Earlier in the morning of the 18th, McPherson and his corps, which was camped 4 miles northwest of Kingston, began the march to that town, ready for battle with the Confederates there. At the same time, Thomas's army, accompanied by Sherman, was 3.5 miles north of Kingston, and was also moving on the town. When the generals converged on Kingston they were surprised to find that the Confederate army was not there, but instead was 5.5 miles away at Cassville.

The morning of today's date brought an opportunity for a Confederate offensive. Federal Gen. Joseph Hooker's corps was marching on the road to Cassville, looking to find the railroad between Kingston and Cassville and to ultimately hook up with Thomas on his right. At the same time, Johnston, who thought that Sherman must have learned by now the location of his Confederate army, did not know that Sherman was still in the dark, and therefore concluded that Sherman was heading to Cassville.

The aggressive Gen. Hood volunteered his corps for an immediate attack on the Federal column heading in his direction. Hood marched his men along a country road a mile or so east of the Cassville road and formed them facing west to strike the enemy's left flank. At the same time, Polk's Corps would attack the head of the column. The Confederate's position for this attack was a good one. However, as Hood was moving into position, he encountered Federal soldiers to the east, which he feared would attack his corps's exposed flank and rear. So after only a brief skirmish, Hood fell back, and the Confederate advantage was lost. Johnston, understanding that it was too late to regroup and resume the offensive, ordered Hood and Polk to move to a new line east and south of Cassville, where they would be joined by Hardee's Corps, now pulling back from Kingston. Here he believed the army could make its stand.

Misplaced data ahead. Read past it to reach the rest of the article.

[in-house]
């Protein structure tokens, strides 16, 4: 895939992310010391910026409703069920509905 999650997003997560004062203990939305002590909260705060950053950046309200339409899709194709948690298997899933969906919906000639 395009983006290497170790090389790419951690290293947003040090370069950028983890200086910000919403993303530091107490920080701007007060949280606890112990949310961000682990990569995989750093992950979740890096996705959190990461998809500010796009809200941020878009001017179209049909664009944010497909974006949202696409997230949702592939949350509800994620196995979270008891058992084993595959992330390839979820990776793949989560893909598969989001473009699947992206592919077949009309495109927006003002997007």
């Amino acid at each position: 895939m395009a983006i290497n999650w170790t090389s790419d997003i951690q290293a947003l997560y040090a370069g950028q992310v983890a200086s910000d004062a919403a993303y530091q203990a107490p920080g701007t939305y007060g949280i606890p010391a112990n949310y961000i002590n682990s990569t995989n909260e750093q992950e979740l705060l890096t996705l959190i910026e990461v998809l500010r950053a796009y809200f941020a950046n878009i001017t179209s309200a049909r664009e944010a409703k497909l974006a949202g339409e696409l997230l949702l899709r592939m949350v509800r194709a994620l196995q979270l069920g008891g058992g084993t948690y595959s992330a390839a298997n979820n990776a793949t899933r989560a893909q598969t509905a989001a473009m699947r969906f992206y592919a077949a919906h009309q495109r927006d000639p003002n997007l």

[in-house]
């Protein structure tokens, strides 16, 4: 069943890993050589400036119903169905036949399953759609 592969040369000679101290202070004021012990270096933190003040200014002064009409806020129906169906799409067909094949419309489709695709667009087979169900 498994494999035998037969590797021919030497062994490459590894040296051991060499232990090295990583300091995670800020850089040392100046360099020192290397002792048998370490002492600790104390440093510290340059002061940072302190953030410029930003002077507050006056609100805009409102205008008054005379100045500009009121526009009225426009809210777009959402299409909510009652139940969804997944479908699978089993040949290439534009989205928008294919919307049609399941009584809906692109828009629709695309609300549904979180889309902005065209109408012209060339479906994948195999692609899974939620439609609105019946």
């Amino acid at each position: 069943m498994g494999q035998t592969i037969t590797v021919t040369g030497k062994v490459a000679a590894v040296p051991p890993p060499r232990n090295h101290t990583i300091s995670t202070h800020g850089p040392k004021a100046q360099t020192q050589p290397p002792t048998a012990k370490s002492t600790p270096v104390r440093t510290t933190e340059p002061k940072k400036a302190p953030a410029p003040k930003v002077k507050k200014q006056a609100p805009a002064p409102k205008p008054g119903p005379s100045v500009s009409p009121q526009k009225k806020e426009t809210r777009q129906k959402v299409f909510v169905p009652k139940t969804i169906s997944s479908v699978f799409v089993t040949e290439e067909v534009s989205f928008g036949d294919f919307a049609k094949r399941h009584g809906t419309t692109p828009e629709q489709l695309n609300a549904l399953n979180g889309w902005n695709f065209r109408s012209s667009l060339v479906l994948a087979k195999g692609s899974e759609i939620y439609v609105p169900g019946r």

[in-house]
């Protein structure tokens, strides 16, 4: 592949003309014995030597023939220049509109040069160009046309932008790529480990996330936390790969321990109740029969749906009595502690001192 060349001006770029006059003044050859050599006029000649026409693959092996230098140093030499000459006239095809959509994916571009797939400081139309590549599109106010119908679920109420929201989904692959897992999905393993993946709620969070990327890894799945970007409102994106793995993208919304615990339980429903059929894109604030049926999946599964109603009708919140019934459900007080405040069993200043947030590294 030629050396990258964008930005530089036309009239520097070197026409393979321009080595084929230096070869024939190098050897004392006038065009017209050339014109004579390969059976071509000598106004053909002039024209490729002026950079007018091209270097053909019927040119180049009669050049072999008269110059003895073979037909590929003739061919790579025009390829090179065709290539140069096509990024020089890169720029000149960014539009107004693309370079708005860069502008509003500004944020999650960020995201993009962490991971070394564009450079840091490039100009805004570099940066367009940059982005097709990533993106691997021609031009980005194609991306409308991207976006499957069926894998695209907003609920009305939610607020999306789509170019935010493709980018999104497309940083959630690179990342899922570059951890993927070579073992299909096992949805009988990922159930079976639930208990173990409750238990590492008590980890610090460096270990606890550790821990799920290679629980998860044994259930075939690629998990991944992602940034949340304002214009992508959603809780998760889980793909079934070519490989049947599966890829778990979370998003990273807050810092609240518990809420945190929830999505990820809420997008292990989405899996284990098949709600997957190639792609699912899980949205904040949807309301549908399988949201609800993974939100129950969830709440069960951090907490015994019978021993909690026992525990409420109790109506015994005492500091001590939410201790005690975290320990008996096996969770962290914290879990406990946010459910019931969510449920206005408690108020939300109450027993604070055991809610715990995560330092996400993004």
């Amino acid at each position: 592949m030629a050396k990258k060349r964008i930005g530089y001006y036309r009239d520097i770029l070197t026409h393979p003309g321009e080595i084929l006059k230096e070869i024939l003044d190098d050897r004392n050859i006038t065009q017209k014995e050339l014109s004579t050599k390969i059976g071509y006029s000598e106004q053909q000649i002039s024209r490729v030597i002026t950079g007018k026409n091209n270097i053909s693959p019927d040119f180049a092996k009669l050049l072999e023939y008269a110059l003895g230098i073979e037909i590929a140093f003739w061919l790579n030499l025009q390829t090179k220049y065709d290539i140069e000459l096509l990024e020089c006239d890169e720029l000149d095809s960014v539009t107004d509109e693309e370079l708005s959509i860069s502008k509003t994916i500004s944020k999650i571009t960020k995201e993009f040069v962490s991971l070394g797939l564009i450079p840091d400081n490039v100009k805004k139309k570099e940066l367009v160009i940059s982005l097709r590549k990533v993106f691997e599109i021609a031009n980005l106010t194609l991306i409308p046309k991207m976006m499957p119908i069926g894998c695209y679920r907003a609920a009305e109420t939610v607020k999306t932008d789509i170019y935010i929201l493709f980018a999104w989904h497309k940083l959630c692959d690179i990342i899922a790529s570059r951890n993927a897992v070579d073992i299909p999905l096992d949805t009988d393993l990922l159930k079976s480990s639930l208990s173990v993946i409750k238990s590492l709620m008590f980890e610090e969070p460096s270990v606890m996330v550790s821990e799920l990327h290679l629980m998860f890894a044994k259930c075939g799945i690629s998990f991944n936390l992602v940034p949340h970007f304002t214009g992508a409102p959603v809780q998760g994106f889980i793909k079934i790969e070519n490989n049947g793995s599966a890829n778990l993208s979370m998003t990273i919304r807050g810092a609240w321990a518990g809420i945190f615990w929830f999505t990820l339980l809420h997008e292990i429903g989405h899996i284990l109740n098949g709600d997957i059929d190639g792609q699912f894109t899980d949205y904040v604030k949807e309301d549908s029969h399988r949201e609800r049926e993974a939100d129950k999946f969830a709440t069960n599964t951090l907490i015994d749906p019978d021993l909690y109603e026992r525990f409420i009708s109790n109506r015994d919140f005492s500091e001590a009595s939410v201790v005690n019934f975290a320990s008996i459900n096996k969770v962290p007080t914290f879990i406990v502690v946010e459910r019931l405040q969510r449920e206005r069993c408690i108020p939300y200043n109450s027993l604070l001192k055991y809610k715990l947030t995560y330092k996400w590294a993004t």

By the afternoon, Johnston had arranged his army to deliver a fight from a wooded ridge below Cassville. It was a strong position from which to offer battle to Sherman. He placed Hood's Corps on the right. Polk's army was placed in the center across the Adairsville road. He positioned Hardee on the left to cover the route from Kingston, with Cleburne's Division across the rail line before it passes Cass Station.

In the meantime, not finding Johnston at Kingston and assuming he was retreating further south, Sherman ordered Thomas to move his column east on the Cassville road to join Hooker and Schofield. As Thomas pushed towards Cassville in the afternoon, he met advanced units from Hardee's Corps in his path. He mistakenly interpreted this Confederate force as a single division, and reported such to Sherman. Thomas was unaware that he had run into the whole Confederate army. 

At this point, the situation for Johnston looked promising. He had the defensive advantage, and his army had now been strengthened to over 70,000 troops, the largest force the Army of Tennessee would ever see again. Perhaps best of all for Johnston, Sherman had fallen for his ruse.